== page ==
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Dish Network vs Comcast picture quality comparison

Discussion in 'General DISH™ Discussion' started by Jack White, Mar 14, 2008.

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  1. Jack White

    Jack White Icon

    Sep 17, 2002
    I just got a Comcast HD Dual Tuner DVR hooked up to my 7.1 channel reciever via optical connection and S-video, and my receiver outputting S-video to my SD Trinitron TV and my Moto DVR outputting analog audio directly to my tv via rca audio cable.
    Dish 625 was also hooked up via S-video to the receiver and Optical connection for audio.
    I did many A/B comparisons using my receiver to switch and watch the exact same channels on both.
    The DVR interface is inferior to Dish. It's especially noticable that on Dish DVRs you can pause on a dime and do slow motion. When you pause on Comcast, you're lucky to be within 5 seconds of where you wanted to pause, and there's no slow motion and that's something I really miss. I hope they'll fix this with a firmware upgrade in the future.
    The other big advantage Dish has is Sirius Channels sound quality, the Crisp Clean, Razor Sharp 192 Kbps audio is lightyears ahead of the tincan quality sound from the Comcast music channels. Analog Comcast Channel Picture quality is actually HUGELY degraded by the HD-DVR, it must have the most rudimentary notch filter for conversion of analog cable channes to be output by S-video, Component, and HDMI.
    When the Analog cable is hooked directly to the television's RF input, the picture quality is vastly superior to Dish, but when the HD-DVR is used for analog cable viewing, the picture quality is EVEN softer than Dish's picture quality, but when it comes to sports, even this soft picture beats Dish because of the inherent superiority of an UNCOMPRESSED analog video at fast motion even when softened by a crappy notch filter. The Digital channels 100+ are sharper than Dish's SD channels and have less pixiliation in fast motion. They are better than Dish SD but not lightyears better the way Fiostv, OTA, or analog C-band is.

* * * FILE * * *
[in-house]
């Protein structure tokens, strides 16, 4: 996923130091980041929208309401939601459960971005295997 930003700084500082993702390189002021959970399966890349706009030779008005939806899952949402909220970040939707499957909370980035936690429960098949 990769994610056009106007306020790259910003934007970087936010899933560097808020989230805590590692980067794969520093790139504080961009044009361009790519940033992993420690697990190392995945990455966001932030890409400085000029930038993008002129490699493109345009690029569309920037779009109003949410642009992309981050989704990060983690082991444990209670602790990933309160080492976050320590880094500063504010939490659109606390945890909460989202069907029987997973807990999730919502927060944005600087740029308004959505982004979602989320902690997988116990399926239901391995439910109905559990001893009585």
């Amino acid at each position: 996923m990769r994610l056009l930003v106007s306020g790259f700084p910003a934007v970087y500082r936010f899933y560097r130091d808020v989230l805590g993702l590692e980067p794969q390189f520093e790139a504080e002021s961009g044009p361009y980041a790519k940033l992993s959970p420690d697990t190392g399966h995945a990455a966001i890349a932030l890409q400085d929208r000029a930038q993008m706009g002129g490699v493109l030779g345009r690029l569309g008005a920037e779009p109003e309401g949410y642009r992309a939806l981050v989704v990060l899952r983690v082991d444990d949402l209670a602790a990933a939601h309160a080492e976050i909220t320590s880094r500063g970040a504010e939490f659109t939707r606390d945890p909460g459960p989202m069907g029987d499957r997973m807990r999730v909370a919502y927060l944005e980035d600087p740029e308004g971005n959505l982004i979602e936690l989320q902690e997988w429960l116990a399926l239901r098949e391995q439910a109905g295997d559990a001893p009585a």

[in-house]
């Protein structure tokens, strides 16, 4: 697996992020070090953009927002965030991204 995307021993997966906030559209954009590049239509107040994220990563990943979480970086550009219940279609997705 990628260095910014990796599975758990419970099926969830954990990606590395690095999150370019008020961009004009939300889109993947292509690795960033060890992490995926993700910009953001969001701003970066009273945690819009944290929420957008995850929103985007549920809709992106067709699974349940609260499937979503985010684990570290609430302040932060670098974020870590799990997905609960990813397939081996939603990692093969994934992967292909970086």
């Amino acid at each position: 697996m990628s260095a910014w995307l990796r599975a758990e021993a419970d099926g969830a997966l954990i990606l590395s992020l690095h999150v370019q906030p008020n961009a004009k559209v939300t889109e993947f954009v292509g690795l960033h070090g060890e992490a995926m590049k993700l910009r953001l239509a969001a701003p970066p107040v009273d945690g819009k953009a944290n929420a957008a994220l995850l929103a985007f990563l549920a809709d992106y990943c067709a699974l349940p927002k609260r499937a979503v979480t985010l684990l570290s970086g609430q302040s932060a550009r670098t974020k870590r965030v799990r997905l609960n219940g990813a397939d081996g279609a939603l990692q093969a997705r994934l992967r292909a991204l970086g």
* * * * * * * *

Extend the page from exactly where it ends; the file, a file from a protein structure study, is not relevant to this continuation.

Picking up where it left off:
On Demand: Here's where cable really shines. The image quality is equal to the digital channels even for content that was aired on analog channels.
    All programs on on Demand are at least in Dolby Digital 2.0, and the sound quality is CONSIDERABLY better than the locals DVRed on Dish.
    You can also watch many old episodes, even start watching a new series from the start months after the original pilot aired.
    HD-Channels via S-video, well, the picture quality is great, perhaps even better than OTA SD and perhaps rivaling Analog C-band.
    The Sound Quality is pure Dolby Digital 5.1 on most if not all the HD channels, a few lip sync issues once in a while, but overall beautiful sound with fully dynamic range, wide frequency response, and deep earth shaking bass.
    The only huge downside is that there's NO way to get an anamorphic 16x9 image via S-video out. For some reason it can only output it letterboxed an not TRUE Anamorphic Widescreen via S-video. Unfortunately 25% of the vertical resolution is lost limiting resolution to 720x360 for 16X9 HD content via S-video out.
    That being said, the picture quality is BETTER than ANY DVD downconverted to 16X9 Letterboxed, but still below a TRUE Anamorphic Widescreen DVD Quality.
    SD Digital Channels:
    Well, the annoying part is that even the picture quality is great, the 4:3 content only takes up 75% of the screen with black bars on all 4 sides.
    16x9 Digital SD content is watchable though.